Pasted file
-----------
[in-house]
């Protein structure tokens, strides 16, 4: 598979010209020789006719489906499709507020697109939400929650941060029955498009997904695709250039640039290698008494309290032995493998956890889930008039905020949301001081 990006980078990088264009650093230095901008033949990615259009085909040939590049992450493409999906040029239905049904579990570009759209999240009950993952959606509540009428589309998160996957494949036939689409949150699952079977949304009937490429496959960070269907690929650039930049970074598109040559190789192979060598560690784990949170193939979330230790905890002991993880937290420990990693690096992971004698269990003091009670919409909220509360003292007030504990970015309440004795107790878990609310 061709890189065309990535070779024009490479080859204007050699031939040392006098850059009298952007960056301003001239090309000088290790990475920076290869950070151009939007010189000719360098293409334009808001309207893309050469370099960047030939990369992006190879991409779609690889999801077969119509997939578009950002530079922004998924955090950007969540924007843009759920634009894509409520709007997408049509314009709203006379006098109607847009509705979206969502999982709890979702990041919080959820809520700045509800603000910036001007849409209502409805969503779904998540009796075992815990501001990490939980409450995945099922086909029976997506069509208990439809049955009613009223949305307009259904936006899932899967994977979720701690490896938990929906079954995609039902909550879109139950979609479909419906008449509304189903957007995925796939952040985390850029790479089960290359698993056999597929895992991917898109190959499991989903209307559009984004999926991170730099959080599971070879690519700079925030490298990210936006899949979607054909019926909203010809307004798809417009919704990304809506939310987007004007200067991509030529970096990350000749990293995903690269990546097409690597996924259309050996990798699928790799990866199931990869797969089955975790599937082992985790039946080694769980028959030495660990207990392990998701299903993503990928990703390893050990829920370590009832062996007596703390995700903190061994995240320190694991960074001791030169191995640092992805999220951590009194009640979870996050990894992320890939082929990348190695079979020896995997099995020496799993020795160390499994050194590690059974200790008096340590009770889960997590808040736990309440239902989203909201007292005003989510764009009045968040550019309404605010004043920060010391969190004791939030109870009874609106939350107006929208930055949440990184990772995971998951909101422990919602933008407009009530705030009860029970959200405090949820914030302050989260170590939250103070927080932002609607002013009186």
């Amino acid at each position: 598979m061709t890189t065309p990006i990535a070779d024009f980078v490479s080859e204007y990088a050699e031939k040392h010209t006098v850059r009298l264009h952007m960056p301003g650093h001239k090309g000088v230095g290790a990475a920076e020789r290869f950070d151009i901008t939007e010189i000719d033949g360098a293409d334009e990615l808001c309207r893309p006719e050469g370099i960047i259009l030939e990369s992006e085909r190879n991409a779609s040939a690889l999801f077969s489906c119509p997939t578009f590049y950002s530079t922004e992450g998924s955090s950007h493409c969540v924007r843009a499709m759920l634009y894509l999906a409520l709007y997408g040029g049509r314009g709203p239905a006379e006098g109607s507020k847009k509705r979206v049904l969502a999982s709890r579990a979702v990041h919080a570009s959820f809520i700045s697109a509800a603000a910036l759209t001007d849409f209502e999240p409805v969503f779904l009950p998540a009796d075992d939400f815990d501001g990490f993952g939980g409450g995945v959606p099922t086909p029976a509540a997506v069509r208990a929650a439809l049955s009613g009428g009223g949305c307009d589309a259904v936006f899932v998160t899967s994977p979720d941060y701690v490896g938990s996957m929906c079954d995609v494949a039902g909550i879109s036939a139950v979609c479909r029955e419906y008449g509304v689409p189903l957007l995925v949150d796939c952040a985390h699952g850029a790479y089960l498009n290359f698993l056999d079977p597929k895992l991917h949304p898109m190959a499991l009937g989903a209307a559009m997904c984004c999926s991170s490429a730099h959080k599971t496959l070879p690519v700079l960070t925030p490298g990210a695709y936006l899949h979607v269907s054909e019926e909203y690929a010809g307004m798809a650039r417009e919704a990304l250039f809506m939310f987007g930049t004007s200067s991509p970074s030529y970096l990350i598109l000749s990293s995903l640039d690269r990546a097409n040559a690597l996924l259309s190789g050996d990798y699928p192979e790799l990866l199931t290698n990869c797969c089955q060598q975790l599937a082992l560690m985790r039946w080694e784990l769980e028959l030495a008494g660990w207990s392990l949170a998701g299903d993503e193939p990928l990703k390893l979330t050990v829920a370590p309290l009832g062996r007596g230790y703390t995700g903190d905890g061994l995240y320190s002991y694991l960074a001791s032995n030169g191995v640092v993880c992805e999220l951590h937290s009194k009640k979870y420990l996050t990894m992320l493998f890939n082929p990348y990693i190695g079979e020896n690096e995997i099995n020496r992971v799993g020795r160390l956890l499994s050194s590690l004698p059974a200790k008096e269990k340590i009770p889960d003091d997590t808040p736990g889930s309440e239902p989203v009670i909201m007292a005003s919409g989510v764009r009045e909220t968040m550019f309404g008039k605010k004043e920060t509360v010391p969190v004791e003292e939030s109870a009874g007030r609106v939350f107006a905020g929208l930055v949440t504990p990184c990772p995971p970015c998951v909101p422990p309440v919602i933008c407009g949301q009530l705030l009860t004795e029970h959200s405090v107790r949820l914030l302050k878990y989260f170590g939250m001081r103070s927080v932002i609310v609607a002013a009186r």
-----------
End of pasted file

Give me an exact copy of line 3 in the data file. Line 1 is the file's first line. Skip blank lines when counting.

């Amino acid at each position: 598979m061709t890189t065309p990006i990535a070779d024009f980078v490479s080859e204007y990088a050699e031939k040392h010209t006098v850059r009298l264009h952007m960056p301003g650093h001239k090309g000088v230095g290790a990475a920076e020789r290869f950070d151009i901008t939007e010189i000719d033949g360098a293409d334009e990615l808001c309207r893309p006719e050469g370099i960047i259009l030939e990369s992006e085909r190879n991409a779609s040939a690889l999801f077969s489906c119509p997939t578009f590049y950002s530079t922004e992450g998924s955090s950007h493409c969540v924007r843009a499709m759920l634009y894509l999906a409520l709007y997408g040029g049509r314009g709203p239905a006379e006098g109607s507020k847009k509705r979206v049904l969502a999982s709890r579990a979702v990041h919080a570009s959820f809520i700045s697109a509800a603000a910036l759209t001007d849409f209502e999240p409805v969503f779904l009950p998540a009796d075992d939400f815990d501001g990490f993952g939980g409450g995945v959606p099922t086909p029976a509540a997506v069509r208990a929650a439809l049955s009613g009428g009223g949305c307009d589309a259904v936006f899932v998160t899967s994977p979720d941060y701690v490896g938990s996957m929906c079954d995609v494949a039902g909550i879109s036939a139950v979609c479909r029955e419906y008449g509304v689409p189903l957007l995925v949150d796939c952040a985390h699952g850029a790479y089960l498009n290359f698993l056999d079977p597929k895992l991917h949304p898109m190959a499991l009937g989903a209307a559009m997904c984004c999926s991170s490429a730099h959080k599971t496959l070879p690519v700079l960070t925030p490298g990210a695709y936006l899949h979607v269907s054909e019926e909203y690929a010809g307004m798809a650039r417009e919704a990304l250039f809506m939310f987007g930049t004007s200067s991509p970074s030529y970096l990350i598109l000749s990293s995903l640039d690269r990546a097409n040559a690597l996924l259309s190789g050996d990798y699928p192979e790799l990866l199931t290698n990869c797969c089955q060598q975790l599937a082992l560690m985790r039946w080694e784990l769980e028959l030495a008494g660990w207990s392990l949170a998701g299903d993503e193939p990928l990703k390893l979330t050990v829920a370590p309290l009832g062996r007596g230790y703390t995700g903190d905890g061994l995240y320190s002991y694991l960074a001791s032995n030169g191995v640092v993880c992805e999220l951590h937290s009194k009640k979870y420990l996050t990894m992320l493998f890939n082929p990348y990693i190695g079979e020896n690096e995997i099995n020496r992971v799993g020795r160390l956890l499994s050194s590690l004698p059974a200790k008096e269990k340590i009770p889960d003091d997590t808040p736990g889930s309440e239902p989203v009670i909201m007292a005003s919409g989510v764009r009045e909220t968040m550019f309404g008039k605010k004043e920060t509360v010391p969190v004791e003292e939030s109870a009874g007030r609106v939350f107006a905020g929208l930055v949440t504990p990184c990772p995971p970015c998951v909101p422990p309440v919602i933008c407009g949301q009530l705030l009860t004795e029970h959200s405090v107790r949820l914030l302050k878990y989260f170590g939250m001081r103070s927080v932002i609310v609607a002013a009186r």